Cape Fear: Steve Cavanagh on the Original Suburban Thriller

Love Harlan Coben, Linwood Barclay? Orion debut novelist Steve Cavanagh traces the ‘family man’ thriller to its dark, twisted roots.

First published in 1957 as The Executioners, this classic is one of many standalone novels from one of the greatest mystery writers that has ever lived.

Lee Child’s Jack Reacher owes a lot to MacDonald’s Travis McGee series, and Lee has let it be known that he’s a huge fan of MacDonald. He is not alone in that – some of the world’s finest writers look to MacDonald with considerable admiration, writers such as Kingsley Amis, Stephen King and Dean Koontz.

In Cape Fear, MacDonald paved the way for one of the most popular thriller formats, one that still dominates the bestseller charts today: take an ordinary family man, put him in an extraordinary situation and watch what happens. This is the modern-day territory of Harlan Coben and Linwood Barclay.

Our hero in Cape Fear is Sam Bowden, ex-Navy Lieutenant, now a practising attorney in Smalltownsville, USA, where he enjoys a tranquil existence with his wife, Carol, and their three kids. Our story opens just as the cracks are beginning to show in that perfect life. The cracks are all down to one man – Max Cady.

During his military career, Sam caught Cady raping a young girl, and he saw to it that the animal he found that night in that alley got put away for fourteen years’ hard labour. During those long, back-breaking years, Cady fantasised about taking his revenge on the young Lieutenant. Now he has his chance.

You may have seen the Robert Mitchum film or, ahem, the other one . . .

This is the definitive tale, and one which is infinitely more terrifying, more nuanced and more fully formed than any cinematic treatment of the novel has achieved thus far.

Sam is a conflicted man; on the one hand he has taken an oath, as an attorney, to uphold the justice system. On the flip side, what do you do when a dangerous man, seemingly beyond the reach of the law, threatens your family? Sam’s wife, Carol, is a powerful driving force in this book, and not simply a damsel in distress. She is a strong woman, who is willing to do whatever it takes to protect her children.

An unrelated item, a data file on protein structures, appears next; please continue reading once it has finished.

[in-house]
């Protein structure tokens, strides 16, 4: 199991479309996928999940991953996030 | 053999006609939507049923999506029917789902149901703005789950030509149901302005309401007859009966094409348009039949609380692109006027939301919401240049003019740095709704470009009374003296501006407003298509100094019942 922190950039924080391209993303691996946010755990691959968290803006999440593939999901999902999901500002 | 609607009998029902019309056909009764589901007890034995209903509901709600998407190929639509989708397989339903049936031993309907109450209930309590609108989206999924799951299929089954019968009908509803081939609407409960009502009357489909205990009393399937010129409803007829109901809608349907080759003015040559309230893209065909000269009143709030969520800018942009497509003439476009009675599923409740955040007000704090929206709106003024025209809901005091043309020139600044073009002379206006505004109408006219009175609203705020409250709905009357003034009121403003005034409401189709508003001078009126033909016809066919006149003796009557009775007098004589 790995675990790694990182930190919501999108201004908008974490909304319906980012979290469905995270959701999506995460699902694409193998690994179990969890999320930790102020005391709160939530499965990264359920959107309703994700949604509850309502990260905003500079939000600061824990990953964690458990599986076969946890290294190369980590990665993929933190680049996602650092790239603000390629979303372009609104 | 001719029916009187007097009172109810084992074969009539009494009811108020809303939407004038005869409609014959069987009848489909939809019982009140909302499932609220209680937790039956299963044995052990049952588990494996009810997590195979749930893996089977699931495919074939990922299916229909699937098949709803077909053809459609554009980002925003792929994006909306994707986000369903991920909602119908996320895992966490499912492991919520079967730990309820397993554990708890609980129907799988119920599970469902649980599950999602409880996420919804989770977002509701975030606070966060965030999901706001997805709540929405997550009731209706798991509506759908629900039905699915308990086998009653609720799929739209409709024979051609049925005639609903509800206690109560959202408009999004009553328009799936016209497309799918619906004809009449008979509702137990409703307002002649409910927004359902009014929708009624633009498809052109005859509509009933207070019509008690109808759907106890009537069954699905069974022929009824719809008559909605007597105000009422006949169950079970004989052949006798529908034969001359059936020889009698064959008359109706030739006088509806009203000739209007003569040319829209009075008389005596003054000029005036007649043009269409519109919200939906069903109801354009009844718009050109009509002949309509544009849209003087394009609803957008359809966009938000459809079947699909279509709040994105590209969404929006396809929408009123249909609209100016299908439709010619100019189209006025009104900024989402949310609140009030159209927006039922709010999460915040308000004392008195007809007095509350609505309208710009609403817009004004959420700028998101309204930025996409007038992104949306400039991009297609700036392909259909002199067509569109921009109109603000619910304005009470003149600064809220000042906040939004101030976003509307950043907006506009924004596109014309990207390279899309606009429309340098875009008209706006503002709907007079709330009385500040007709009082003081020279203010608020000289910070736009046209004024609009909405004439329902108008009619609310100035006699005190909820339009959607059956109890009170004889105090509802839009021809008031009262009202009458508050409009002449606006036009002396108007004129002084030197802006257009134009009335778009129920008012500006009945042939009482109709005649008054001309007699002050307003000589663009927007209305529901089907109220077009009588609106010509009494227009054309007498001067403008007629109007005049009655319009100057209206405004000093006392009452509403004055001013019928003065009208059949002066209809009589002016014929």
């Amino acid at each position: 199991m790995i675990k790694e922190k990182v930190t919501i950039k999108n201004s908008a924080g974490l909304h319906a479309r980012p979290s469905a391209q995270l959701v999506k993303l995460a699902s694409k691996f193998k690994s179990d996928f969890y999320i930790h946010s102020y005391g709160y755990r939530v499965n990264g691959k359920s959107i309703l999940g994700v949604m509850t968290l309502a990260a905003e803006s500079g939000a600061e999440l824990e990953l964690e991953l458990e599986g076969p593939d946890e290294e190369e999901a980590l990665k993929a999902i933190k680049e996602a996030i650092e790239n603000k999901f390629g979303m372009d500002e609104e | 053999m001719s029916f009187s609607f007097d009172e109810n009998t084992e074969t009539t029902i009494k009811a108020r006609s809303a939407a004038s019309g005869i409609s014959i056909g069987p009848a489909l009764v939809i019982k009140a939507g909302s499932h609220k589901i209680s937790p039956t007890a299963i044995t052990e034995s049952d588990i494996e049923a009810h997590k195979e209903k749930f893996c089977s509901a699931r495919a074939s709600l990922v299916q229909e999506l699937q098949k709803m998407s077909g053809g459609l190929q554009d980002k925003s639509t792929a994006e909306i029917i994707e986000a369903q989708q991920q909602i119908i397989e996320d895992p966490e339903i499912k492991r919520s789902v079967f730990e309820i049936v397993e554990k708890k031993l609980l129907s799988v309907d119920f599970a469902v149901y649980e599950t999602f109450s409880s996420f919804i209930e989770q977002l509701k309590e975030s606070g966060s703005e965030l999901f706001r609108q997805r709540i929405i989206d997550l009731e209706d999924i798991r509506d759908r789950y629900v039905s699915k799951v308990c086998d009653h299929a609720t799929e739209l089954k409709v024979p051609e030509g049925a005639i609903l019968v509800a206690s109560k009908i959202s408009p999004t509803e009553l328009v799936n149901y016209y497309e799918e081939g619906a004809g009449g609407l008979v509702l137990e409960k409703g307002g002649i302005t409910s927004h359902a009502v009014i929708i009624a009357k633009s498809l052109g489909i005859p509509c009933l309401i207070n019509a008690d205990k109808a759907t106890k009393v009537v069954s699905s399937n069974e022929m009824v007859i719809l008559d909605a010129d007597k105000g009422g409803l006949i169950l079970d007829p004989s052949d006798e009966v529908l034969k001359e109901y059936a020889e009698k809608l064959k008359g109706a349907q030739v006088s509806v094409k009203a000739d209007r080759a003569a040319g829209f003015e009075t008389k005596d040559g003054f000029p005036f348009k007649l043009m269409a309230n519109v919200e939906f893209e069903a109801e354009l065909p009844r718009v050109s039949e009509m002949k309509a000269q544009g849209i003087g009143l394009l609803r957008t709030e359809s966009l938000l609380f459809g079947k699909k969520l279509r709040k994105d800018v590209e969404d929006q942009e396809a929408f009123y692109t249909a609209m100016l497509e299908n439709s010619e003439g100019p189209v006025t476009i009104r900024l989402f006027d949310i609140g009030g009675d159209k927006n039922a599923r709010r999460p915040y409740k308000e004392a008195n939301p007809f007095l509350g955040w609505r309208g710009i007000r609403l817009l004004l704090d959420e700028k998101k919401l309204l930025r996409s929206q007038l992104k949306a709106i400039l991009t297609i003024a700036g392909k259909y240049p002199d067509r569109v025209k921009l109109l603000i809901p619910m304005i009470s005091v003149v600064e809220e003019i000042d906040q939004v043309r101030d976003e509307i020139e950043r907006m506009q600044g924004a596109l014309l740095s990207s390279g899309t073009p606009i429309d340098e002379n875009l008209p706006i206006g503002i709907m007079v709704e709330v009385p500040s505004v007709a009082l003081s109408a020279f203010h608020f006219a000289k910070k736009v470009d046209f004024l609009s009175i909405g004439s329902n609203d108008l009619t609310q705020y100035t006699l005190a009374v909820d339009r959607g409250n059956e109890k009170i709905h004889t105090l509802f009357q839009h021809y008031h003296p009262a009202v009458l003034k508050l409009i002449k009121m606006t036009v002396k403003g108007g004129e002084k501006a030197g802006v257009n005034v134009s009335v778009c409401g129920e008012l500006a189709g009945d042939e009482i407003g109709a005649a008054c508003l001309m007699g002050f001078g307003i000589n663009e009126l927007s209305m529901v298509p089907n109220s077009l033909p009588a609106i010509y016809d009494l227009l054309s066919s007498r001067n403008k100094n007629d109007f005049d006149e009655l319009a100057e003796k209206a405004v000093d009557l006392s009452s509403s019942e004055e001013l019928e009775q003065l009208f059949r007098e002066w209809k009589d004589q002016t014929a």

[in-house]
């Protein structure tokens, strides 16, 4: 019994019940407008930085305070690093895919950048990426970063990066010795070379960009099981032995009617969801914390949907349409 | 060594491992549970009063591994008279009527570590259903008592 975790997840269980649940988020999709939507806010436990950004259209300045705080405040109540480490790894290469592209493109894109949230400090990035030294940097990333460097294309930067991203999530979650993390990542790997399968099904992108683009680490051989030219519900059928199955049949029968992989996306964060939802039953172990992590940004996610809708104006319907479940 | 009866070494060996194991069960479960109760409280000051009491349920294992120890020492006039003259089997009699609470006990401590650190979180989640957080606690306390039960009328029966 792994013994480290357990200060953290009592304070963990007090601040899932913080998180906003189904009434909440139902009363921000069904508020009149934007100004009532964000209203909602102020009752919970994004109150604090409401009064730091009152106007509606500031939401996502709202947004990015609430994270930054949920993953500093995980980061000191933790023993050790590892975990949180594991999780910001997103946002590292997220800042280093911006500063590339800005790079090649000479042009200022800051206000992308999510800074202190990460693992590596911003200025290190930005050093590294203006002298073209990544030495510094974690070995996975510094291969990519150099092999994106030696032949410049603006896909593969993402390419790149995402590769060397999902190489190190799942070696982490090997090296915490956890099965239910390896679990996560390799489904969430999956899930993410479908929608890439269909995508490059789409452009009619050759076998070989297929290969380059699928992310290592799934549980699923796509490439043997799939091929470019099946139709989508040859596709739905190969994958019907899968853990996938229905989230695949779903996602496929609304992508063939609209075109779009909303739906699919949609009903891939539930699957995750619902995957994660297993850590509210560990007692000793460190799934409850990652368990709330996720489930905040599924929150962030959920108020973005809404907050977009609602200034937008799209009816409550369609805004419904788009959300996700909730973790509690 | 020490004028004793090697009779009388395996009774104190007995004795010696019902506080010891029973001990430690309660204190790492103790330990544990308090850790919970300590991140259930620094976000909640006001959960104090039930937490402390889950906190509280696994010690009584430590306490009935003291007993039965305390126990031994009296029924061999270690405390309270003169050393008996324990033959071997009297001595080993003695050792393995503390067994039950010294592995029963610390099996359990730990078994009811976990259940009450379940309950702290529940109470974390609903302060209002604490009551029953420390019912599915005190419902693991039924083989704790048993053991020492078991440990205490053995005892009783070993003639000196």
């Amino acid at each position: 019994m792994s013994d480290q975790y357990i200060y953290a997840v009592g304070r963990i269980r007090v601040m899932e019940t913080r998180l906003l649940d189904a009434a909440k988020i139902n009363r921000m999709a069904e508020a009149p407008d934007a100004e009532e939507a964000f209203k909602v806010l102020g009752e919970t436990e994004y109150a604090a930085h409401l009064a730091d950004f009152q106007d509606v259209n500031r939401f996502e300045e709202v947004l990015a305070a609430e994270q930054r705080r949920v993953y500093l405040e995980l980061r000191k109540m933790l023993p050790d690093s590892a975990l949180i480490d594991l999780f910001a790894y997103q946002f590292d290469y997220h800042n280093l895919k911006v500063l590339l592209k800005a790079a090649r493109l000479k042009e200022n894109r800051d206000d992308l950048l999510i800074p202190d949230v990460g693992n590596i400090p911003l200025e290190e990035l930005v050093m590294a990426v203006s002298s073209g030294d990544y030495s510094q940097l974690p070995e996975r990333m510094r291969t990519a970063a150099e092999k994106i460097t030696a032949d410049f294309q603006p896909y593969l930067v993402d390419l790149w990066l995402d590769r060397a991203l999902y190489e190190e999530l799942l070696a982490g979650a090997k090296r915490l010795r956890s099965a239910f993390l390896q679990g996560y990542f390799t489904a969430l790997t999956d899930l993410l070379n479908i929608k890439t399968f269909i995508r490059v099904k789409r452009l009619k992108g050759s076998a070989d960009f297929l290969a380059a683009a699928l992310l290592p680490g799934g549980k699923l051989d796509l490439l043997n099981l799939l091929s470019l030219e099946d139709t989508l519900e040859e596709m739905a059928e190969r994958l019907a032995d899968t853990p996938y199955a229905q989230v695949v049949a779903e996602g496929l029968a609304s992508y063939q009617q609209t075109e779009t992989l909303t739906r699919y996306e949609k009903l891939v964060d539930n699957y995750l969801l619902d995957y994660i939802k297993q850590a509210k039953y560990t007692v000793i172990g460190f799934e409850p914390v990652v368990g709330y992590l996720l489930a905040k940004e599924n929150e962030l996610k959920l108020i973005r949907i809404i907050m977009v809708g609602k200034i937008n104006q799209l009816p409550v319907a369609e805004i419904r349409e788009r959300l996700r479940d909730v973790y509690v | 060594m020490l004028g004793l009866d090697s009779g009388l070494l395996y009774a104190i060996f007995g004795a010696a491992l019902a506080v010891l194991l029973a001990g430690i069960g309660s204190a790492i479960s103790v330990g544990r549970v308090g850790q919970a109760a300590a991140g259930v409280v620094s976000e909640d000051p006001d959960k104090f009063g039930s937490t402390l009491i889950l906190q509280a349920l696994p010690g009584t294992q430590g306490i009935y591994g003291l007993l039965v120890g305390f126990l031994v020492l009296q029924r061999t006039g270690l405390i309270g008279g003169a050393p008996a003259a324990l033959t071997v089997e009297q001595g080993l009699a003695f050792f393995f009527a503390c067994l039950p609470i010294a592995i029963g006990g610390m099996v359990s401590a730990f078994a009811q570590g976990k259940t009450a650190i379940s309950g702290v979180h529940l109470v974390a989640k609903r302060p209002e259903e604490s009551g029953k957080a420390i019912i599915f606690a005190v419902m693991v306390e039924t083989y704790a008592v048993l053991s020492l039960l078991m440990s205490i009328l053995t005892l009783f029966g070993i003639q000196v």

And Cady? Well, he just might be in a hall of fame somewhere alongside Hannibal Lecter as one of the finest villains in crime fiction. He is cunning, in a primal fashion. He stays out of the way of the law, and yet he is always a threat, a black, dangerous cloud that hangs over the family and slowly cranks up the terror. The best way to describe Cady is to say that he’s the shark in Jaws; in the beginning you don’t see him, but you know he’s there and every time a foot treads water you are biting your lip in anticipation. MacDonald achieves the same feeling of dread and apprehension with Max Cady, the unstoppable, sadistic villain of the piece.

So many crime thrillers today focus on visceral, grand guignol set pieces designed to disturb the reader. In MacDonald’s case, he relies much more on the reader’s imagination to satisfy the terror quotient. It is the literary equivalent of the shower scene in Hitchcock’s Psycho – the reader’s imagination and what they think they’ve seen is so much more powerful than anything the writer can create on the page or screen. This is suspense writing as its very best.

Although the book is now over sixty years old, the themes and the characters feel just as relevant today, which is surely the mark of a truly great novel. If you’re thinking of buying this book, don’t hesitate – there’s a reason Cape Fear has never been out of print. While the film adaptations are certainly part of its continuing appeal, I feel this book endures because of the profound emotional reaction it produces in readers. It comes highly recommended.

Get it today.

Just don’t read it on a boat.


Have you read a ‘suburban thriller’? Tell us about it in the Comments, below.

Steve Cavanagh was born and raised in Belfast before leaving for Dublin at the age of eighteen to study law. He currently practises civil rights law, and in 2010 he represented a factory worker who suffered racial abuse in the workplace, and won the largest award of damages for race discrimination in Northern Ireland’s legal history. His first novel, The Defence, is published by Orion in March 2015. Find out more on Steve’s website.